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Old 04-04-2017, 09:19 PM   #76
Andy44
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Originally Posted by C3PO View Post
 It was more expensive to reuse STS SRBs than to replace them, so reusing fairings would probably make even less sense economically. I'm guessing it depends on how expensive the "re-certification" is.
Maybe. Reusing the SRBs really meant tearing them completely down, sending the segments back to the factor for refueling, and rebuilding and recertifying them, with all the attendant inspections and mating seems and so on. An SRB is actually a very complicated device.

It remains to be seen if fairing reuse is economical or not.

Part of the problem is that making anything reusable that used to be expendable means making it more expensive, so you have to get to that breakeven point. The RS-25 (aka SSME) engine was very expensive because it was built to be reusable, but arguably worth it. STS as a whole was never able to break even though.
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Old 04-04-2017, 09:26 PM   #77
Kyle
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Originally Posted by HarvesteR View Post
 I had the amazing good fortune of actually being there (at Hawthorne) during the launch.... way at the back of the room, but I was there

We later got a tour of the place, and I saw the fairings being built.

They are made of carbon fiber and honeycomb aluminum, and constructing them actually takes slightly longer than putting together the rest of the rocket. There's a lot more to them than meets the eye. It makes sense that they'd want to reuse them if they could.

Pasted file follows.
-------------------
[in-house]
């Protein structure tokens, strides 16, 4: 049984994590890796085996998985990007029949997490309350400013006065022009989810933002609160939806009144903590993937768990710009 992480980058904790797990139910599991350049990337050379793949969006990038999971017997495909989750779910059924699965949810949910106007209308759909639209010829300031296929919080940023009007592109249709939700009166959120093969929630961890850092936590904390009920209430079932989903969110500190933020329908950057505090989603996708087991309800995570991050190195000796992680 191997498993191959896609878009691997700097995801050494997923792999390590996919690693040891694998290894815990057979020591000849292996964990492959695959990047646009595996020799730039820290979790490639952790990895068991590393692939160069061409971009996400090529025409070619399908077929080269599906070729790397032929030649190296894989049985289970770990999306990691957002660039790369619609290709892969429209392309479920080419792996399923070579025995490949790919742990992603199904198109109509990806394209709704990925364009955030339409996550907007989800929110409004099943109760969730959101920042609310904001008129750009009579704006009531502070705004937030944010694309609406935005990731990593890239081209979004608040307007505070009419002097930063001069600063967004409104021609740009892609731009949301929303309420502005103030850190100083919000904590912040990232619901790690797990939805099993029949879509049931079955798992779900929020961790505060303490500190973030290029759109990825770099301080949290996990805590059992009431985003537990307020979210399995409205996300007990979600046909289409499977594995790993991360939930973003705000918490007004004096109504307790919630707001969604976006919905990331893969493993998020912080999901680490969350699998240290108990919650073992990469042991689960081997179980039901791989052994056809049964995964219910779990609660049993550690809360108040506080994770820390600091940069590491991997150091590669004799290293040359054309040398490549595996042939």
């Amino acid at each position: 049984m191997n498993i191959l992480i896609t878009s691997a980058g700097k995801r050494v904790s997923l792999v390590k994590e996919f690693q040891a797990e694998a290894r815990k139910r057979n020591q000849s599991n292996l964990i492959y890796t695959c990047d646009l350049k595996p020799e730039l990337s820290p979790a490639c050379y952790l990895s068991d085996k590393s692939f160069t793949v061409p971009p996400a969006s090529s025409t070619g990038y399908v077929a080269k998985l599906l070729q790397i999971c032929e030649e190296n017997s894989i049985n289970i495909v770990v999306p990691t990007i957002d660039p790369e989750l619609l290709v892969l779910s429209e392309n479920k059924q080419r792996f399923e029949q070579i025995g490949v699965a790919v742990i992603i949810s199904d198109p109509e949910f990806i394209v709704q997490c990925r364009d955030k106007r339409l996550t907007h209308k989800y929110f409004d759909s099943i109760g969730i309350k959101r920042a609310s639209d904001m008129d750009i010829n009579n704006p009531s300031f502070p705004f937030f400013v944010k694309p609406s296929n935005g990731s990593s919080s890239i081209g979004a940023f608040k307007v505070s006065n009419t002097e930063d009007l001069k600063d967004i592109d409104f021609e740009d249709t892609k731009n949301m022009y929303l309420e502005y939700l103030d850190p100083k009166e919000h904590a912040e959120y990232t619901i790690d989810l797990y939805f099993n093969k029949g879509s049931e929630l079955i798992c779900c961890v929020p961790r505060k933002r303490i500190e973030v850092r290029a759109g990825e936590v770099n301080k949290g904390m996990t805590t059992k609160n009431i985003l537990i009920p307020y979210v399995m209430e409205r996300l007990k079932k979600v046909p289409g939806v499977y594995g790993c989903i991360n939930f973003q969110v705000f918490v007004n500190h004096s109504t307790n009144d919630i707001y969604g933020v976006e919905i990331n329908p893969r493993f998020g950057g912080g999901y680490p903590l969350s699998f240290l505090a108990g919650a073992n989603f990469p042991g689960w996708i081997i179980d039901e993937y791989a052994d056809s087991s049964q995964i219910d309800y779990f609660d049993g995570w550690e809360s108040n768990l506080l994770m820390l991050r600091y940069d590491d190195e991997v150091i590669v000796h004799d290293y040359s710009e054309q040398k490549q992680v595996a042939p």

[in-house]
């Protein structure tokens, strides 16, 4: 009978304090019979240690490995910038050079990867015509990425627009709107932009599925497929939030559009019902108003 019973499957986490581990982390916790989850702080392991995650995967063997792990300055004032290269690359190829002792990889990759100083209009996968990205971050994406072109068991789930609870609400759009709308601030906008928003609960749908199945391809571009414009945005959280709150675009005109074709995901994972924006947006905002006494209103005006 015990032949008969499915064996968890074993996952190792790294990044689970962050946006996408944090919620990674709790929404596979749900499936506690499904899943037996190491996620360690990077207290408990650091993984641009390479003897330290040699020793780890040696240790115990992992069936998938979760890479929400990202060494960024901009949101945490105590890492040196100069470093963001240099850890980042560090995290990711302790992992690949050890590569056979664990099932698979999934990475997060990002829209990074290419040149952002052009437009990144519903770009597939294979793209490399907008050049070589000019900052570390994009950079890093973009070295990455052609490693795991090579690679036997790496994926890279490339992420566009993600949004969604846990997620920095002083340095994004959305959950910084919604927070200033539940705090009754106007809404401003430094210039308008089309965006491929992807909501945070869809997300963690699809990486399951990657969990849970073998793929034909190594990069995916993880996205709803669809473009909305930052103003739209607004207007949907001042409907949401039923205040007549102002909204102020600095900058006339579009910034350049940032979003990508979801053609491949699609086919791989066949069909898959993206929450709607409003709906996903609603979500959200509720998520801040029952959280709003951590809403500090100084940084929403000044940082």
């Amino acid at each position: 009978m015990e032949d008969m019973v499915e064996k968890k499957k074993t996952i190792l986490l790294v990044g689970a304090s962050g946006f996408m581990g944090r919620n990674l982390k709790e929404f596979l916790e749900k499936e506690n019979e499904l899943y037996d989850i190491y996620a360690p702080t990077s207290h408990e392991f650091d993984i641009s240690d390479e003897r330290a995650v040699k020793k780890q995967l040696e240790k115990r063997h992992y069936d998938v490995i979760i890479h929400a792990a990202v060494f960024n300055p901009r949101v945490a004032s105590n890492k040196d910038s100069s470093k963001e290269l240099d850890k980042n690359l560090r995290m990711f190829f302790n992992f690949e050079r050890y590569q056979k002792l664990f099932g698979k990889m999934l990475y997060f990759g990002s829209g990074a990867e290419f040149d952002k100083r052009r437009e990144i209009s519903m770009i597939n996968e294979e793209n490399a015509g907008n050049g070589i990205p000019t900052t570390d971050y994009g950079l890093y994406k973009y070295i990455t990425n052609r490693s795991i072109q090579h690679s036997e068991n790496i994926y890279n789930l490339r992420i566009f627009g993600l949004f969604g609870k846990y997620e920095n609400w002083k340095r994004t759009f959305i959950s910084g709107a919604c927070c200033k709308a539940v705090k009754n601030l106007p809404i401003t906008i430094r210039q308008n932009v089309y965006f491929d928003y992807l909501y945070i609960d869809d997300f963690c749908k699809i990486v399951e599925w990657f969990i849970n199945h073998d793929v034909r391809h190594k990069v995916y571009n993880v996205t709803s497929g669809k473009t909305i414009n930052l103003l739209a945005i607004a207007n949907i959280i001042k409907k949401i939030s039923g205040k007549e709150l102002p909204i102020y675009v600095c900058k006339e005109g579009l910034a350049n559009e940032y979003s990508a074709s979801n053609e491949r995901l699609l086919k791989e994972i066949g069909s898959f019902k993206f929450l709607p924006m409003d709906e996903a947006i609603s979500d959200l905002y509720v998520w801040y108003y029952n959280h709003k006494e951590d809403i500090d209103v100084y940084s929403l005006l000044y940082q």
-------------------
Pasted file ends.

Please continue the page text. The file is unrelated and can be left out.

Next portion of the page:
It seems that wasn't actually in the plans until recently, when a returned fairing washed up somewhere and they got a good look at it. They strapped cameras to a subsequent flight, and saw that it was tearing itself up due to wobbling as it reentered. Hence the plan to control their descent using small thrusters and steerable chutes.

The problem with recovery though is that seawater pretty much ruins them, and they can't (yet) be guided down with the same precision as the booster. If they touch water, they're done, so they are trying to come up with a plan to either snag them out of the sky (D-21 payload style) or possibly use what amounts to a very, very large bouncy castle on the sea.

Cheers
The bouncy castle item is new to me. Sounds like an inflatable ASDS. Also sounds like why they're going with the steerable parachute. It's probably more economically efficient than paying for helicopters to recover the two fairings.
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Old 04-04-2017, 10:11 PM   #78
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Originally Posted by HarvesteR View Post
 The problem with recovery though is that seawater pretty much ruins them, and they can't (yet) be guided down with the same precision as the booster. If they touch water, they're done, so they are trying to come up with a plan to either snag them out of the sky (D-21 payload style) or possibly use what amounts to a very, very large bouncy castle on the sea.